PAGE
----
The corneal endothelium is the inner cell monolayer involved in the maintenance of corneal transparence by the generation of homeostatic dehydration. The glycosaminoglycans of the corneal stroma develop a continuous swelling pressure that should be counteracted by the corneal endothelial cells through active transport mechanisms to move the water to the anterior chamber. Protein transporters for sodium (Na+), potassium (K+), chloride (Cl−) and bicarbonate (HCO3−) are involved in this endothelial “pump function”, however despite its physiological importance, the efflux mechanism is not completely understood. There is experimental evidence describing transendothelial diffusion of water in the absence of osmotic gradients. Therefore, it is important to get a deeper understanding of alternative models that drive the fluid transport across the endothelium such as the electrochemical gradients. Three transcriptomic datasets of the corneal endothelium were used in this study to analyze the expression of genes that encode proteins that participate in the transport and the reestablishment of the membrane potential across the semipermeable endothelium. Subsequently, the expression of the identified channels was validated in vitro both at mRNA and protein levels. The results of this study provide the first evidence of the expression of KCNN2, KCNN3 and KCNT2 genes in the corneal endothelium. Differences among the level of expression of KCNN2, KCNT2 and KCNN4 genes were found in a differentially expressed gene analysis of the dataset. Taken together these results underscore the potential importance of the ionic channels in the pathophysiology of corneal diseases. Moreover, we elucidate novel mechanisms that might be involved in the pivotal dehydrating function of the endothelium and in others physiologic functions of these cells using in silico pathways analysis.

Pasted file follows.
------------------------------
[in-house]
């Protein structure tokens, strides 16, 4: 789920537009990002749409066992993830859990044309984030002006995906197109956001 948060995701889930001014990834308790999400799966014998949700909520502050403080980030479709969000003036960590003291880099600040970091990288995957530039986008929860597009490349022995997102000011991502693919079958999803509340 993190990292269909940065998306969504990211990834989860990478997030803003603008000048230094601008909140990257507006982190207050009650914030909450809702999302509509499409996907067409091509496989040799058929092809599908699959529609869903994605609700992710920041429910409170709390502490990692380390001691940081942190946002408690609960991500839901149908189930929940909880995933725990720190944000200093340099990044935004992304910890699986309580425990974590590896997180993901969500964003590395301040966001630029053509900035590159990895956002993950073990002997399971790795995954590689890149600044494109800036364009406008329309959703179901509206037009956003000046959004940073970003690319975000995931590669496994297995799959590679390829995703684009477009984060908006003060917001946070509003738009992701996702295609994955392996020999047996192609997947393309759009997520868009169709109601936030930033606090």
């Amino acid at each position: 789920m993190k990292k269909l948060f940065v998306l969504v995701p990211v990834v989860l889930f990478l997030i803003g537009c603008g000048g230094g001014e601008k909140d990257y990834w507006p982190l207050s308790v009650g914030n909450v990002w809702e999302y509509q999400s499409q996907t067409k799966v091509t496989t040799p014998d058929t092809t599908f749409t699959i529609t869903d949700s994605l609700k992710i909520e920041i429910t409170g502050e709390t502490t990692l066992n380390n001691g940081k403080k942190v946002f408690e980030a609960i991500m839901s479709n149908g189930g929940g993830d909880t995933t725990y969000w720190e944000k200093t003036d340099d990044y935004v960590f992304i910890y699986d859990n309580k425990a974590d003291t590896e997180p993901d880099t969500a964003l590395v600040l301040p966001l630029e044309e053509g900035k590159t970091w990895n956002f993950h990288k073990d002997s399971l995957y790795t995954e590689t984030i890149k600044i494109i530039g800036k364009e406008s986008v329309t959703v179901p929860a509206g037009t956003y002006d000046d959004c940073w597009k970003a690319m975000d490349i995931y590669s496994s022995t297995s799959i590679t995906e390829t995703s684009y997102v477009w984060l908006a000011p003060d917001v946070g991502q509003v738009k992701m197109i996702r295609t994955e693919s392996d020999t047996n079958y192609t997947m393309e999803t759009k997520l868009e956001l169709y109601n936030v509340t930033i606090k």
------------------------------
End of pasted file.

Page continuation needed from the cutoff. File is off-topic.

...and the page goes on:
All Science Journal Classification (ASJC) codes
- Sensory Systems
- Cellular and Molecular Neuroscience